So, would Báez accept a deal that would protect him against injury and set him up with lifetime security, knowing that with two more seasons before free agency he would potentially leave significant money on the table?

There could be three elite shortstops on the free agent market after the 2021 season: Báez, Lindor and Trevor Story of the Rockies. This may affect what each guy could make on the open market and what they might be willing to accept in a deal now. 

Add in the fact that there will be a new MLB collective bargaining agreement by the time those three stars hit the market, and there should be some impetus for them to get a deal done now. Multiple MLB front office sources expect Lindor to be dealt before he reaches free agency and some of those same sources believe Story could be traded before then as well.

What about a deal that helps the Cubs achieve payroll flexibility in 2020 and 2021 and locks Báez in long-term?

A former high-ranking MLB executive suggested a deal structure that pays Báez $10 million in 2020, $16 million in 2021, plus six additional years at an average annual value of $23 million. That would bring the total value of the contract to $164 million.

Add in two club options for an additional two seasons at $30 million each and it allows Báez to have the largest contract of all active shortstops in MLB. Total value of the deal: $224 million; guaranteed value of the deal: $164 million.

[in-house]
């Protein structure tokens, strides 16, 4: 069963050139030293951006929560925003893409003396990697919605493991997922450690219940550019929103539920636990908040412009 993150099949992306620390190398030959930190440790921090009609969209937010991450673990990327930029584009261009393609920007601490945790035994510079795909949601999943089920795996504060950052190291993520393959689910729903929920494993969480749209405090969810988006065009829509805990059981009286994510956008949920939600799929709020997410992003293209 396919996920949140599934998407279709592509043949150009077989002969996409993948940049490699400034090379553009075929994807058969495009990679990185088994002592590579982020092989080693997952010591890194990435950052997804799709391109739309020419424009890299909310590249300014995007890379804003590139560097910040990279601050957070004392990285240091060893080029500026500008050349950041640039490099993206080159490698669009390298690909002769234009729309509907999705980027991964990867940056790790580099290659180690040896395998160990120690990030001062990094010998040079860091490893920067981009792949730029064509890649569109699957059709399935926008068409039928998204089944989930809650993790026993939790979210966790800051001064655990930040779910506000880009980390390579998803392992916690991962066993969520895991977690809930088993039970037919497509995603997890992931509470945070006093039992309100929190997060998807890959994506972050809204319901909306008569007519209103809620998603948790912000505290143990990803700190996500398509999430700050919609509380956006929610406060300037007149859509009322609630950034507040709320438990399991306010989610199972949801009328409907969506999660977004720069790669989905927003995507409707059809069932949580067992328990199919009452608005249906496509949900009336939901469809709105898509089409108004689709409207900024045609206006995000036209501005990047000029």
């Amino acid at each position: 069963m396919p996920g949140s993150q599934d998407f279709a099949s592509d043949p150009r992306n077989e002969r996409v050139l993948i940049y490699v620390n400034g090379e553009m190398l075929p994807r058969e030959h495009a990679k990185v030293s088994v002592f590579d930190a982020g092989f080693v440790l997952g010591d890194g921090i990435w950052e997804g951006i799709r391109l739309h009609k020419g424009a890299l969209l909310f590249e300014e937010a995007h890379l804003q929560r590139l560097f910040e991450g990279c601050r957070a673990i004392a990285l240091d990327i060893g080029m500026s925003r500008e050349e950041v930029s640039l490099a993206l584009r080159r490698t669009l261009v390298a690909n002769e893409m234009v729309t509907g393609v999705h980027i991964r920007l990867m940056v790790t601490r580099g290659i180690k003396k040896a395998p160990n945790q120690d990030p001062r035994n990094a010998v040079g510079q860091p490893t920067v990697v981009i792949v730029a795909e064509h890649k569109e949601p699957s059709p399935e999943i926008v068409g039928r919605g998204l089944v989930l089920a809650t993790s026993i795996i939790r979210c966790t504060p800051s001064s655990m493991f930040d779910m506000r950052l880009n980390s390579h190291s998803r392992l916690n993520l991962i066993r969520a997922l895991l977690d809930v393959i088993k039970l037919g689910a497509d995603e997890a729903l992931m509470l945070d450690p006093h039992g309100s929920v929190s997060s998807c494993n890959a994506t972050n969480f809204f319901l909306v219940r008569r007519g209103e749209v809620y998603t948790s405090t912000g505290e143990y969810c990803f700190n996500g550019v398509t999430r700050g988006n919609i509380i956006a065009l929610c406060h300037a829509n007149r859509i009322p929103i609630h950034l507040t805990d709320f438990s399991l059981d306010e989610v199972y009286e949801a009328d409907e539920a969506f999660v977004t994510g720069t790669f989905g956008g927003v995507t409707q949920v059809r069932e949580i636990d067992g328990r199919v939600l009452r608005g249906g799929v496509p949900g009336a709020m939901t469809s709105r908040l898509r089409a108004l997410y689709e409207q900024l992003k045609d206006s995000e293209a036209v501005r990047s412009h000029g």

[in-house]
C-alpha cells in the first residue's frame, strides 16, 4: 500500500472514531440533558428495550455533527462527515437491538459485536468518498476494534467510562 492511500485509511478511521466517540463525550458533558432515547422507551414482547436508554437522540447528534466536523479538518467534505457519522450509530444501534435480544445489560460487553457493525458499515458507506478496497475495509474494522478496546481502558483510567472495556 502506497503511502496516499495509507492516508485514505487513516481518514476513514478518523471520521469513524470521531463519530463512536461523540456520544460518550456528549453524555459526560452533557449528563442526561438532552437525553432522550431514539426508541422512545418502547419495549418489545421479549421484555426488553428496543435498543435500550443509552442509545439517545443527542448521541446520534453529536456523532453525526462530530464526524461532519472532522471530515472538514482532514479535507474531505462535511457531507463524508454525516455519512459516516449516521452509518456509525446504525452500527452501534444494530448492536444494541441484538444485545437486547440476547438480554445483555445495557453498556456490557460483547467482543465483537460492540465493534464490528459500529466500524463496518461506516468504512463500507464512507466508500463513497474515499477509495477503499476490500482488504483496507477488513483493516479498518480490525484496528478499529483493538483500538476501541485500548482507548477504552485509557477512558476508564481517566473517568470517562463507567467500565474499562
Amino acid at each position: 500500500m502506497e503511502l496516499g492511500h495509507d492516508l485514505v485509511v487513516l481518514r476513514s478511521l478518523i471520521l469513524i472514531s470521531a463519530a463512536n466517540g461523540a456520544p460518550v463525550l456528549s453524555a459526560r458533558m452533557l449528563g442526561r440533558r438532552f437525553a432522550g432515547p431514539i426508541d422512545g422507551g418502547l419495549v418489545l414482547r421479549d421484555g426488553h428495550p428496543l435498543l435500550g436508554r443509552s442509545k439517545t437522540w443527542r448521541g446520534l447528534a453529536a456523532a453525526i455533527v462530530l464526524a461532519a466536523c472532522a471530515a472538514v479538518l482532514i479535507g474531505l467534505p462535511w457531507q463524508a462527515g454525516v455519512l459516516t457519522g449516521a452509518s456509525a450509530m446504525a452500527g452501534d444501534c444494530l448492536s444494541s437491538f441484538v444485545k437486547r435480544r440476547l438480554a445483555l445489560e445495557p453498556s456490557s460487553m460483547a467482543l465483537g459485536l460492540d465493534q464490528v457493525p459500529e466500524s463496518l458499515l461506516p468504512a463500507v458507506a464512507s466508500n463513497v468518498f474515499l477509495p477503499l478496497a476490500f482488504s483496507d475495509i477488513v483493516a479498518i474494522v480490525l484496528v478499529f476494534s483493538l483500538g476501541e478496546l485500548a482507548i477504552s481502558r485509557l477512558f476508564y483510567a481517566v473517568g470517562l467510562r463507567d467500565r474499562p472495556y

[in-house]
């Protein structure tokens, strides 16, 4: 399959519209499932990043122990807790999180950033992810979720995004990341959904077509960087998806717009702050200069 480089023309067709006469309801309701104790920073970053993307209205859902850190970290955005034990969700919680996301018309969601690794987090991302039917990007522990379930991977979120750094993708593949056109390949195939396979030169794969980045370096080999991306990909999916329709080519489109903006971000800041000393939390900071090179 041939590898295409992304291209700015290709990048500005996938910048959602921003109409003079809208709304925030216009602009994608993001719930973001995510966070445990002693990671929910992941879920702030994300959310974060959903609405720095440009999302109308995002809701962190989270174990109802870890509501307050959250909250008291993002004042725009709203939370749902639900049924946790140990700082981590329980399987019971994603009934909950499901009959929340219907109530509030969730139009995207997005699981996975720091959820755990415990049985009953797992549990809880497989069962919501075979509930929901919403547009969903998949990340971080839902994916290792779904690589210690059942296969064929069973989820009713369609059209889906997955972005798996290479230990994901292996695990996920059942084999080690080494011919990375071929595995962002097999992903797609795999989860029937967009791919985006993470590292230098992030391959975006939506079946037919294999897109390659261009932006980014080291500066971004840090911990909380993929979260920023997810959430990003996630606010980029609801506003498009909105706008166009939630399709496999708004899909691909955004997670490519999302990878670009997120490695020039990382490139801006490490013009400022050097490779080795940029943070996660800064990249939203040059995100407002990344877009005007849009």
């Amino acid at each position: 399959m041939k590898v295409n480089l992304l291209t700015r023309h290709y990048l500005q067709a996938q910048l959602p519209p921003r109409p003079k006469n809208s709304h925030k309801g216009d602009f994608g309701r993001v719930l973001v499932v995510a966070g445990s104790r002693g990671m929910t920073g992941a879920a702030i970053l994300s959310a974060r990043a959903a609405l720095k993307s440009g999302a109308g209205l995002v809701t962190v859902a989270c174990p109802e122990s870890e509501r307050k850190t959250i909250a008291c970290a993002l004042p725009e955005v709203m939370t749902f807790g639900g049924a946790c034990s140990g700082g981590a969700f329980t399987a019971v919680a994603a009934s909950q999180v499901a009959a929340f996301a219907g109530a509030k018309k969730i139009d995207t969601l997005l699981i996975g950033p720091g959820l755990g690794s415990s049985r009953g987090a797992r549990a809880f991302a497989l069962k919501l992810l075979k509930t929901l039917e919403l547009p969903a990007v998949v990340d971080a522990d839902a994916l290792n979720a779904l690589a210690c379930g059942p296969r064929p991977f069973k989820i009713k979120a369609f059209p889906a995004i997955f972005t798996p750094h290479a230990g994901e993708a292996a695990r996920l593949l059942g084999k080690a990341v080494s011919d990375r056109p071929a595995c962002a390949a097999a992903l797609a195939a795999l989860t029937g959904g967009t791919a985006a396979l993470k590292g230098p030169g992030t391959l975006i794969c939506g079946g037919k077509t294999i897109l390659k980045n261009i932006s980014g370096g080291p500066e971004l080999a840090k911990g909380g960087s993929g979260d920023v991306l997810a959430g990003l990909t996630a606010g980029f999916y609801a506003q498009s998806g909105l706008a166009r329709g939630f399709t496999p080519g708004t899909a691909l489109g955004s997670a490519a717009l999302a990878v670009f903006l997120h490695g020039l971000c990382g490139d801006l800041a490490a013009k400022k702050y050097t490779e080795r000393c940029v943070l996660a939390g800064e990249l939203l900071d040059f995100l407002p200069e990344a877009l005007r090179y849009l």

A deal structured like that gives the Cubs certainty with one of their most talented and marketable players and protects Báez from serious injury for the rest of his career.

Would he sign a deal structured like that? I know I would. There is no greater feeling in the world than long-term financial security. A deal structured like this is a win-win for both sides.

If the Cubs won’t give Báez a deal in this ballpark, then they have to think about moving him now. You can’t allow a player of his magnitude to reach free agency and you absolutely cannot lose him to another team. He is on a potential Hall of Fame track and he is one of the most charismatic players in all of professional sports.

This deal has to get done.

If the Cubs can sign Báez for less than the aforementioned deal, then they should consider themselves very lucky.

Either way, get a deal done. Javy Báez has to be priority No. 1.